Trump’s Interior Department stacked an advisory committee for Bears Ears National Monument in southern Utah with ranchers and politicians who opposed former President Barack Obama creating the 1.35-million acres of protected land and welcomed Trump shrinking it by 85%.
Democracy Forward, a nonprofit founded in 2017, asked the Inspector General of the Interior Department to investigate whether Secretary David Bernhardt violated federal law by packing the 15-person committee with opponents of the monument.
“The Bears Ears committee was designed to protect a treasure of the American West and stacking it with opponents of the monument could violate federal law,” said Travis Annatoyn, an attorney for Democracy Forward.
Committees are supposed to be fairly balanced and not unduly influenced by the financial interests of its members.
Under the Federal Advisory Committee Act, signed by President Richard Nixon in 1972, committees are supposed to be fairly balanced and not unduly influenced by the financial interests of its members.
But Bernhardt appointed at least three people who have financial conflicts of interest. Cattle rancher and San Juan County Commissioner Bruce Adams has a permit to graze his cattle on Bureau of Land Management land.
Rancher Zeb Dalton also has grazing rights. Rancher Gail Johnson’s husband, Sandy Johnson, filed paperwork to join one of the lawsuits over Bears Ears, saying restoring Bears Ears to its original size “would threaten my business and personal interests.”
Bears Ears, named after twin peaks that look like the ears of a bear, was once the second-largest national monument in the lower 48 states. Five native American tribes urged Obama to create the monument which included about 9,000 recorded archaeological sites, including petroglyphs, woven cloth, human remains and ancient roads.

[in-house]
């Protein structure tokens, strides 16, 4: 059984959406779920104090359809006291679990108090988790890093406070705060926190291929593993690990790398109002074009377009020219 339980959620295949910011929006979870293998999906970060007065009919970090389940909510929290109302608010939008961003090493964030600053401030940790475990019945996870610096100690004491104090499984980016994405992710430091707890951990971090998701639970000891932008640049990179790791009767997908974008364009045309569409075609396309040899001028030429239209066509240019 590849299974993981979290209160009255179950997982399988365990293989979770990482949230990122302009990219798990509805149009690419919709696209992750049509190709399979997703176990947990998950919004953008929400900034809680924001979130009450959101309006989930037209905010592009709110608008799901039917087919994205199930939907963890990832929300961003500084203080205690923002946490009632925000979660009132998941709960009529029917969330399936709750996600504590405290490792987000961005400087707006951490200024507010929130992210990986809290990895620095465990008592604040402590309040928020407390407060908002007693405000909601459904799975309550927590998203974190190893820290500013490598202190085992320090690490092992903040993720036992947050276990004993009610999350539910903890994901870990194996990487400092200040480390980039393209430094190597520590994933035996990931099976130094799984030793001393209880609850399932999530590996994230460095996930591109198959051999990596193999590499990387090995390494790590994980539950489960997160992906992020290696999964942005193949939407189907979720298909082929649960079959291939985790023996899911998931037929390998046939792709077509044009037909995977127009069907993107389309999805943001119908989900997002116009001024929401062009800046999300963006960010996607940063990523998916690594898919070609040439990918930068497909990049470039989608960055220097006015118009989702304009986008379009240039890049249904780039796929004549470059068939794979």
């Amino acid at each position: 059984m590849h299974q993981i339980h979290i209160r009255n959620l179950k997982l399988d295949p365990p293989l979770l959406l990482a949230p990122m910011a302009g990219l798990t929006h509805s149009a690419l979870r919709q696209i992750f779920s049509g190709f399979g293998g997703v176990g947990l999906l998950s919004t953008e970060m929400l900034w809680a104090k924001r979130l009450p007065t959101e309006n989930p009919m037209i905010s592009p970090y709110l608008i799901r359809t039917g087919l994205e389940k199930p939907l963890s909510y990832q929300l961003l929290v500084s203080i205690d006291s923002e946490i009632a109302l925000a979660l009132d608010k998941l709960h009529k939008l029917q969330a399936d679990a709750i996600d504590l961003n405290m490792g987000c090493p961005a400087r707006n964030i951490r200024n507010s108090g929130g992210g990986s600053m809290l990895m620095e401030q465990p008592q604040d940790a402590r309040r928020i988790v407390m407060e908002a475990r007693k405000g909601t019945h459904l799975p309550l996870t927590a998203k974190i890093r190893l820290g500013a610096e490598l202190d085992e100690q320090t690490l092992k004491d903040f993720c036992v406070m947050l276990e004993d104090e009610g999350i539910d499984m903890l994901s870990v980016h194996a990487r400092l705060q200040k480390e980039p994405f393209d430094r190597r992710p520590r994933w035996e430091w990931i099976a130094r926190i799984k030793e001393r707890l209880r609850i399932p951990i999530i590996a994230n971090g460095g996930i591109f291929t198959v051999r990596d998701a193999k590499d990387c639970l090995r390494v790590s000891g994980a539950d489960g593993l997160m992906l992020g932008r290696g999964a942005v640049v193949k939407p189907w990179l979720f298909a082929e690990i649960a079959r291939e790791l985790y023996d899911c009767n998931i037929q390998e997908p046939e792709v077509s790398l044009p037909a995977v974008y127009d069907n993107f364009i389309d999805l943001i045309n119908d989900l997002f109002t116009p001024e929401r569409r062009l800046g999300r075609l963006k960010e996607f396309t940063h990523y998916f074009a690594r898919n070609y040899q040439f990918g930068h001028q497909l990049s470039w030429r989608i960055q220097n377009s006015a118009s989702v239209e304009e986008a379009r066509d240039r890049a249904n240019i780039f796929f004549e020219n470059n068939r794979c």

But another committee member, Jami Bayles, of Blanding, Utah, was offended by the new monument.
'Nothing But a Punishment'
[caption id="attachment_6317" align="alignright" width="300"] Bears Ears National Monument (BLM photo)[/caption]
“Monuments should be an honor to an area, and we feel like this one is nothing but a punishment,” Bayles said.
Judges in federal lawsuits have faulted or upheld inquiries into other committees formed by the Trump Interior Department.
In August, federal judge Donald Malloy ruled that Trump unlawfully formed the Royalty Policy Committee, which was stacked with fossil-fuel representatives and blocked the Interior Department from using the committee’s recommendations.
In September, federal judge Alison Nathan rejected the Trump administration’s efforts to dismiss a lawsuit about the Interior Department’s trophy hunting council. That committee, the International Wildlife Conservation Council, includes four people – gun company executive Peter Horn, lawyer Chris Hudson, Arizona developer Mike Ingram and TV show personality Keith Mark – who were involved in a 2016 fundraiser advertising access to Trump for contributions of $500,000 or more.
Former National Rifle Association lobbyist Ben Cassidy was the contact person at the Interior Department for the trophy committee. Cassidy left in July while his conduct was part of a formal ethics department probe and joined Safari Club International, a trophy hunting advocacy group with close ties to the Trump administration.